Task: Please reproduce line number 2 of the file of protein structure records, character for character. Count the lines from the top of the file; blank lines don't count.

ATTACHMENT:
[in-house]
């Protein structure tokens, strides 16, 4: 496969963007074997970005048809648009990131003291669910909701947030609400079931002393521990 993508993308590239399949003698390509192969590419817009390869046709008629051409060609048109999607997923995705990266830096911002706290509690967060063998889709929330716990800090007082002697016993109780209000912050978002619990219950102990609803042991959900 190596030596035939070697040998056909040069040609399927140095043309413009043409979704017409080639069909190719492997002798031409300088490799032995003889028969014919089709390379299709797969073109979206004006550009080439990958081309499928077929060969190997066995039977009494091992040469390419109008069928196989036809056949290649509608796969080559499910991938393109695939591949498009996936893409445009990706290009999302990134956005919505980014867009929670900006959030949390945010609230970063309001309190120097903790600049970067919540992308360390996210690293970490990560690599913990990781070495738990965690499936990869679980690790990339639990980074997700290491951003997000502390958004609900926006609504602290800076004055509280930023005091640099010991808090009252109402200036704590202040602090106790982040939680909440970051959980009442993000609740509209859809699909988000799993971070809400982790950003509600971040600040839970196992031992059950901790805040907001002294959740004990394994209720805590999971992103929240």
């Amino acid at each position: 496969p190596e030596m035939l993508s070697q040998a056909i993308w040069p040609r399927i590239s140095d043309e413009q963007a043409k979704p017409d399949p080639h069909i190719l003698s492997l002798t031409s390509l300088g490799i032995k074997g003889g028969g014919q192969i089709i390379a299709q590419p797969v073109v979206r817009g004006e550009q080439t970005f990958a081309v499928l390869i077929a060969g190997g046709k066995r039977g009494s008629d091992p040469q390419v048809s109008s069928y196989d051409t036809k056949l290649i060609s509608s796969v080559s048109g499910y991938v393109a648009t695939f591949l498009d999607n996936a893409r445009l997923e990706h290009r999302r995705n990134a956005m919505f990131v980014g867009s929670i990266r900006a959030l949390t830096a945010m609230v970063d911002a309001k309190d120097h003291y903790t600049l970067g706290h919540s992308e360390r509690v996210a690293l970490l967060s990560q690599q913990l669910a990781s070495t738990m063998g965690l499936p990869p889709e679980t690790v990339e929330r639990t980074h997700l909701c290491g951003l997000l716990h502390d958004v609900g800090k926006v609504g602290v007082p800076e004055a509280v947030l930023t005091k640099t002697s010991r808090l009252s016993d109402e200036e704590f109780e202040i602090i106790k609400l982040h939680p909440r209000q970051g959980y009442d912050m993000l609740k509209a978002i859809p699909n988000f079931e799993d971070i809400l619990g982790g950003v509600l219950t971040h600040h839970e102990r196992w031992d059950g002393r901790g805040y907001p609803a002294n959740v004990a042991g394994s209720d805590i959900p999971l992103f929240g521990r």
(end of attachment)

């Protein structure tokens, strides 16, 4: 496969963007074997970005048809648009990131003291669910909701947030609400079931002393521990 993508993308590239399949003698390509192969590419817009390869046709008629051409060609048109999607997923995705990266830096911002706290509690967060063998889709929330716990800090007082002697016993109780209000912050978002619990219950102990609803042991959900 190596030596035939070697040998056909040069040609399927140095043309413009043409979704017409080639069909190719492997002798031409300088490799032995003889028969014919089709390379299709797969073109979206004006550009080439990958081309499928077929060969190997066995039977009494091992040469390419109008069928196989036809056949290649509608796969080559499910991938393109695939591949498009996936893409445009990706290009999302990134956005919505980014867009929670900006959030949390945010609230970063309001309190120097903790600049970067919540992308360390996210690293970490990560690599913990990781070495738990965690499936990869679980690790990339639990980074997700290491951003997000502390958004609900926006609504602290800076004055509280930023005091640099010991808090009252109402200036704590202040602090106790982040939680909440970051959980009442993000609740509209859809699909988000799993971070809400982790950003509600971040600040839970196992031992059950901790805040907001002294959740004990394994209720805590999971992103929240």